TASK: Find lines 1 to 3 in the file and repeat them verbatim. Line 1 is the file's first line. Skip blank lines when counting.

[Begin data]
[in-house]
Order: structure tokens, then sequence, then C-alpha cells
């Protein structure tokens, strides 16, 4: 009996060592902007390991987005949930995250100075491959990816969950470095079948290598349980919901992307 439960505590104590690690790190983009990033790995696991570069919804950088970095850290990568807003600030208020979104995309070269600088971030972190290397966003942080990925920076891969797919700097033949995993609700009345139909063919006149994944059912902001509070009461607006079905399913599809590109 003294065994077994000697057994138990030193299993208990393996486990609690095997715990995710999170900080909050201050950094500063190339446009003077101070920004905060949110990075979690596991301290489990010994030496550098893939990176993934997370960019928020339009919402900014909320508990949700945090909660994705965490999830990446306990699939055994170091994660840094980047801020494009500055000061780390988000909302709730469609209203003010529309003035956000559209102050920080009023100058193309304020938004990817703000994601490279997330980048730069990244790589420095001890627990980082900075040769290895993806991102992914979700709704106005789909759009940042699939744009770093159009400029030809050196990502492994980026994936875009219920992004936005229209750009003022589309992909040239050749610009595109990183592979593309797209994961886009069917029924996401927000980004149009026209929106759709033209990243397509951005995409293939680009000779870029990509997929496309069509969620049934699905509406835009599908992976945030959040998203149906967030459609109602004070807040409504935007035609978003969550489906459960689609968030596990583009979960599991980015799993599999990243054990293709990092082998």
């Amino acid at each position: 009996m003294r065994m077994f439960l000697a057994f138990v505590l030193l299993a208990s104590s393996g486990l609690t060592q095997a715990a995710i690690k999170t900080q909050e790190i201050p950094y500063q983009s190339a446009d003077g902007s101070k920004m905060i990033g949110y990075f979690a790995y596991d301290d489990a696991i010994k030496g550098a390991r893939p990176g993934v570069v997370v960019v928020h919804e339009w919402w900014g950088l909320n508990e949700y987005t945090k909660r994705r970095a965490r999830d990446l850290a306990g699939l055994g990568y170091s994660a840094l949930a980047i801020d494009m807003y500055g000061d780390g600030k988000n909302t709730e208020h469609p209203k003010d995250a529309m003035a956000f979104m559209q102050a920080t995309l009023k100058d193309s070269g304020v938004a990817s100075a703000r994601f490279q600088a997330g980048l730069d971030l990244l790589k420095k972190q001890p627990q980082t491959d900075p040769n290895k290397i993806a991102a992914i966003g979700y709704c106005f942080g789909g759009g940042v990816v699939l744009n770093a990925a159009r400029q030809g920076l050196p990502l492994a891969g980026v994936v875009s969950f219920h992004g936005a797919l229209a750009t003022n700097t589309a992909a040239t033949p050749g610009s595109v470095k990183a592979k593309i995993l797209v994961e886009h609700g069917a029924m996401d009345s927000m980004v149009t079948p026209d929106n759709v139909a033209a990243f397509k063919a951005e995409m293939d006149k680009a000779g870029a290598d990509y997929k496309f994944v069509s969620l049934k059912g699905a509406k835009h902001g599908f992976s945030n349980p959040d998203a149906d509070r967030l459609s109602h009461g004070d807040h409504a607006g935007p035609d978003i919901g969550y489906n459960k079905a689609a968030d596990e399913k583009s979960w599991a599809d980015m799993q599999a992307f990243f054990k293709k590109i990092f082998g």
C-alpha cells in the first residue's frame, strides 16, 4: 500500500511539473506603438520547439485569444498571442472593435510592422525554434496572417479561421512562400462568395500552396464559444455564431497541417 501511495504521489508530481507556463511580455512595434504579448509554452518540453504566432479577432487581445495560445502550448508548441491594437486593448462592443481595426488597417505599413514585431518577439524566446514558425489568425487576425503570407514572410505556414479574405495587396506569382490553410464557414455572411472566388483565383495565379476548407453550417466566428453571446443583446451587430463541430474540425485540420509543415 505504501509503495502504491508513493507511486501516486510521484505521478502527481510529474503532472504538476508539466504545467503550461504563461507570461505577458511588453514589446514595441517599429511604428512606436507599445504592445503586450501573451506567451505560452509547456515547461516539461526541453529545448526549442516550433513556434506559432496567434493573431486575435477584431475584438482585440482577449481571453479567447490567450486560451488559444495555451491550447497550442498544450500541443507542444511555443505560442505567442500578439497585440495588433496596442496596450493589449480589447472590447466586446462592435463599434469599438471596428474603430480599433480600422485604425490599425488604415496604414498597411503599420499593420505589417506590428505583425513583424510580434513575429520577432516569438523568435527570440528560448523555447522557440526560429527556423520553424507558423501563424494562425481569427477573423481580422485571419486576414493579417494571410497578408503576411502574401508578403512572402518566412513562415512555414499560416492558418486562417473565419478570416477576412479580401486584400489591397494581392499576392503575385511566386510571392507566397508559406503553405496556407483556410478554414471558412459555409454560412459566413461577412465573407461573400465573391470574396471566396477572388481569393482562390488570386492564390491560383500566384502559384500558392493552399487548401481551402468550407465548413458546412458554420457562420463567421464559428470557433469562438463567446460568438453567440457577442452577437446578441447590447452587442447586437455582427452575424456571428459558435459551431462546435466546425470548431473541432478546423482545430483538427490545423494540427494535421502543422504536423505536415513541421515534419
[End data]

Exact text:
[in-house]
Order: structure tokens, then sequence, then C-alpha cells
């Protein structure tokens, strides 16, 4: 009996060592902007390991987005949930995250100075491959990816969950470095079948290598349980919901992307 439960505590104590690690790190983009990033790995696991570069919804950088970095850290990568807003600030208020979104995309070269600088971030972190290397966003942080990925920076891969797919700097033949995993609700009345139909063919006149994944059912902001509070009461607006079905399913599809590109 003294065994077994000697057994138990030193299993208990393996486990609690095997715990995710999170900080909050201050950094500063190339446009003077101070920004905060949110990075979690596991301290489990010994030496550098893939990176993934997370960019928020339009919402900014909320508990949700945090909660994705965490999830990446306990699939055994170091994660840094980047801020494009500055000061780390988000909302709730469609209203003010529309003035956000559209102050920080009023100058193309304020938004990817703000994601490279997330980048730069990244790589420095001890627990980082900075040769290895993806991102992914979700709704106005789909759009940042699939744009770093159009400029030809050196990502492994980026994936875009219920992004936005229209750009003022589309992909040239050749610009595109990183592979593309797209994961886009069917029924996401927000980004149009026209929106759709033209990243397509951005995409293939680009000779870029990509997929496309069509969620049934699905509406835009599908992976945030959040998203149906967030459609109602004070807040409504935007035609978003969550489906459960689609968030596990583009979960599991980015799993599999990243054990293709990092082998």